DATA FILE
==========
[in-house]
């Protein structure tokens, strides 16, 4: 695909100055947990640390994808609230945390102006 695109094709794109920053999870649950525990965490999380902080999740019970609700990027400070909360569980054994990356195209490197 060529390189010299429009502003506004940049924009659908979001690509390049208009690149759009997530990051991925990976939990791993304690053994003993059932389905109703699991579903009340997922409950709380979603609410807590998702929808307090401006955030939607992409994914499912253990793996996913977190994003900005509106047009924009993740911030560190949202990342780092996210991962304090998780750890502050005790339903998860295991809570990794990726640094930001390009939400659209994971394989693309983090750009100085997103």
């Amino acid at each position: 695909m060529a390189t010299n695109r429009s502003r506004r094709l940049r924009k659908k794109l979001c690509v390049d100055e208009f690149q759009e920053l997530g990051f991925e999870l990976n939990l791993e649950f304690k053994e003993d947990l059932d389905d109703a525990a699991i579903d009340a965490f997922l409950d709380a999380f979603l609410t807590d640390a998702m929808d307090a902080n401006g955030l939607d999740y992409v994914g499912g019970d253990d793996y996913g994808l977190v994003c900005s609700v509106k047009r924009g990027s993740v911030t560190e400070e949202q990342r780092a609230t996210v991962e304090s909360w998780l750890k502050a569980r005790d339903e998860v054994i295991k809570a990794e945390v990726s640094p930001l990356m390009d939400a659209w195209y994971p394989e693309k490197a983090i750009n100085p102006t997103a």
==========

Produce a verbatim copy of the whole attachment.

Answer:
[in-house]
């Protein structure tokens, strides 16, 4: 695909100055947990640390994808609230945390102006 695109094709794109920053999870649950525990965490999380902080999740019970609700990027400070909360569980054994990356195209490197 060529390189010299429009502003506004940049924009659908979001690509390049208009690149759009997530990051991925990976939990791993304690053994003993059932389905109703699991579903009340997922409950709380979603609410807590998702929808307090401006955030939607992409994914499912253990793996996913977190994003900005509106047009924009993740911030560190949202990342780092996210991962304090998780750890502050005790339903998860295991809570990794990726640094930001390009939400659209994971394989693309983090750009100085997103």
């Amino acid at each position: 695909m060529a390189t010299n695109r429009s502003r506004r094709l940049r924009k659908k794109l979001c690509v390049d100055e208009f690149q759009e920053l997530g990051f991925e999870l990976n939990l791993e649950f304690k053994e003993d947990l059932d389905d109703a525990a699991i579903d009340a965490f997922l409950d709380a999380f979603l609410t807590d640390a998702m929808d307090a902080n401006g955030l939607d999740y992409v994914g499912g019970d253990d793996y996913g994808l977190v994003c900005s609700v509106k047009r924009g990027s993740v911030t560190e400070e949202q990342r780092a609230t996210v991962e304090s909360w998780l750890k502050a569980r005790d339903e998860v054994i295991k809570a990794e945390v990726s640094p930001l990356m390009d939400a659209w195209y994971p394989e693309k490197a983090i750009n100085p102006t997103a």